Performed at Chichester Festival Theatre’s playwriting course/acting evening March, 2014 in the Minerva Theatre and is now re-written for a two act play for radio or stage.

Other short plays and short stories


In three acts, for radio. Six characters.
Synopsis of play: The Chinese industry is emerging from its many years of Communism to compete in the world market and for its burgeoning middle class home market in the white goods (fridges, cookers, freezers etc) market. But they are missing one key ingredient: the paint pigment to ensure that these white goods do not yellow after a short period, the market collapsing as a result.
Chinese scientists cannot find the right formula, Industrial espionage, therefore, the key to their success, the storyline, over the course of several years, following US scientists working on the perfect pigment in a powerful, global US chemical company. Chinese forces, in collaboration with others, attempt to steal the perfect formula. In short, stealing white.


Three act play: Wallace, investigative journalist; Cherise, Wallace’s new girlfriend; Tim, Wallace’s estranged son; Hugo, head of computer system’s Ministry of Defence department, Cardiologist.
The nation is in deadly danger. So is investigative journalist Wallace after a heart op.
Will be survive or succumb to the ultimate sacrifice to save his country?


Play in Three Acts.
Take a collection of people. Add a cause. Arm with unquenchable right for justice and freedom. Assemble them in a room and turn up the pressure cooker. Unleash. This is the story of the freedom riders in Alabama and other southern US states, 1961.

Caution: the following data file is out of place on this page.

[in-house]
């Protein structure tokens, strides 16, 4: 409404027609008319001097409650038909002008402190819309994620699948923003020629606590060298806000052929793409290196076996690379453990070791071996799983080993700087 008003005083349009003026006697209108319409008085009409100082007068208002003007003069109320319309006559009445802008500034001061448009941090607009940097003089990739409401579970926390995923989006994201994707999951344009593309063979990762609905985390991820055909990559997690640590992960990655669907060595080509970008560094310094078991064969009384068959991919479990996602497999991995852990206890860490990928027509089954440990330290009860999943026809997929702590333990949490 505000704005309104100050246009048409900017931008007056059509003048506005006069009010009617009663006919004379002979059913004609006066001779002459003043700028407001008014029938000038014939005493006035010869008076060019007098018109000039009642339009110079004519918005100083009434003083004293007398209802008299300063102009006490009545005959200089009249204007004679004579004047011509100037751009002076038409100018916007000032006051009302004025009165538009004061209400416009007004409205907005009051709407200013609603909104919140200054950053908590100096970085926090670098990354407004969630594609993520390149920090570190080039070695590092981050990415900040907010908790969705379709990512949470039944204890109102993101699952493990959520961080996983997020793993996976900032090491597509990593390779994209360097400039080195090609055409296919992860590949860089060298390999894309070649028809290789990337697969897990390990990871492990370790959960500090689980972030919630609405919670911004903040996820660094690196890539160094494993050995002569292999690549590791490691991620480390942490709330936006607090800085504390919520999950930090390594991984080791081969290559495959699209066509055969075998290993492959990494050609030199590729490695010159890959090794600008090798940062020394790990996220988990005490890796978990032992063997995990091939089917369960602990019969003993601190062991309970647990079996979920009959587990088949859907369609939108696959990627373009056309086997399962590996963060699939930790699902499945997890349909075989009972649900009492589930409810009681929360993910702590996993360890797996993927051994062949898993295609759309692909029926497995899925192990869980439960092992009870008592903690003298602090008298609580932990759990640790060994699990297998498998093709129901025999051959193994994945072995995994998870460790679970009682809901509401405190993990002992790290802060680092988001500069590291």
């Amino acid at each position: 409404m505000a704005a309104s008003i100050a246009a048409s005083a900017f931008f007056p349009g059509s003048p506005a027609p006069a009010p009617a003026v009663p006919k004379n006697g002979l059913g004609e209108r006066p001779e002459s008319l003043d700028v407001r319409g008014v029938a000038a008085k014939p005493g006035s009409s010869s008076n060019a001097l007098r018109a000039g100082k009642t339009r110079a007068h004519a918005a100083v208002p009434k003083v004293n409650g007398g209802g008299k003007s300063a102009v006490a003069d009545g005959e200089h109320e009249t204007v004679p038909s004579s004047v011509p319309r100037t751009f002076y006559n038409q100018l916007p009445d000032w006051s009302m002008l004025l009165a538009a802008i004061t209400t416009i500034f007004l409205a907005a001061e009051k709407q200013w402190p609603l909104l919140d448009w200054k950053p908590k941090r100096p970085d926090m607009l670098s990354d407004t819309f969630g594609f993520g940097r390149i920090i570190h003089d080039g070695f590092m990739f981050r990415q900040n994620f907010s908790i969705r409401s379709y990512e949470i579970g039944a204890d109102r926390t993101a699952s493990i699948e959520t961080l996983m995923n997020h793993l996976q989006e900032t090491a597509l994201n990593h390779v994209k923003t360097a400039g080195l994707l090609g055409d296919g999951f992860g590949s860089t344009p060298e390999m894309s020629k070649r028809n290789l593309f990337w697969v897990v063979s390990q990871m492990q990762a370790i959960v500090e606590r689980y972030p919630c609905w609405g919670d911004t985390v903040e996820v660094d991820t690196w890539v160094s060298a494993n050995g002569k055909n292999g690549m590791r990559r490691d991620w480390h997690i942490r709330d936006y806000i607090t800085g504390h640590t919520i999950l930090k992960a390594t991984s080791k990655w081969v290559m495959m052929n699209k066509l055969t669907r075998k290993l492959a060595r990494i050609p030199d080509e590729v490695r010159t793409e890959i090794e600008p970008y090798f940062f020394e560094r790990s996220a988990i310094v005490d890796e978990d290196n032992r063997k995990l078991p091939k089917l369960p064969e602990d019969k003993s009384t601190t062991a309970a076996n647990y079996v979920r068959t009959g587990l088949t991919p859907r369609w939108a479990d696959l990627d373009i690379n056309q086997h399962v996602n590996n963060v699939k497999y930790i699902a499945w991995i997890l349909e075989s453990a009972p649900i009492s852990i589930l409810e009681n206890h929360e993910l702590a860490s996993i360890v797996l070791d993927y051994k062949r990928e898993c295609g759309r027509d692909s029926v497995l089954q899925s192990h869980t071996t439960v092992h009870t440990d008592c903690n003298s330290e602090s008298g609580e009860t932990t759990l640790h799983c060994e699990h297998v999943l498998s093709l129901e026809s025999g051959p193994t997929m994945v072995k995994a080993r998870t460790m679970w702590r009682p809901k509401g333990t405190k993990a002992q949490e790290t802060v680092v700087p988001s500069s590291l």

Characters: (Sam, the black owner of the hardware shop who loathes injustice, 65, Ed, a white high-principled university professor, 31, Wilbur, a black Episcopal clergyman keen only on non-violence, 29, Dan, a totally committed, blinkered civil rights worker (white) 28, Clark, an uneducated, poor black motor mechanic 38, Gloria, a dogmatic, striving black student 22, Gary, a non-violence expert, 44. Others in cast, all minor: police, activists, senators.

Other plays on request.

Short Stories


A short story on Ted, the first teddy bear
‘When will you be created? Matilda, wife of Morris Michlam of Novelty Toys, Brooklyn, has that task. She will make your legs, arms and head, then a trunk which she will stuff with excelsior. She will attach all your limbs and your ursine head to your body using washers and bolts for easy movement. She will work methodically by the flickering electric light bulb to make you. She will apply black buttons for eyes so that you can see your world and Morris will name you after Teddy Roosevelt, the cuddly President. You will sit in the shop window for all to admire. The ladies in black carriages will come to buy your brothers and sisters for their children or for themselves.

But as you are the first, very collectable Teddy Bear, you will go home with Manhattan socialite Mrs Daisy Parker who has taken a fancy to your expensive furry sable mink body. She will sit you in her drawing room on Fifth Avenue overlooking Central Park, her guests stroking your coating made from an old mink stole stored in the attic by Matilda’s mother. You will not play with children. You will hear music being played by string quartets in the chandeliered room, be picked up by maids dusting the marble mantelpiece, your throne, and you will gaze unblinkingly at the grand black-tailed and feather boa-d guests swirling the room with their clinking French Champagne. You will be on nodding terms with one guest, musician John Bratton who will compose The Teddy Bear’s Picnic in your honour. Flashbulbs flash, your picture taken for the New York Times.’ Beginning of short story of Ted’s adventurous life after Daisy Parker’s sudden death.


Will newly appointed American Air Force Captain, delinquent Kenny, call the shots with his crew
when the Green Hornet bomber ditches in the Pacific during Pearl Harbour’s war?


American students on the rampage in wintery Venice find no way out, long-term.


Young, willful Barnabas learns a lifetime lesson at the village water treadmill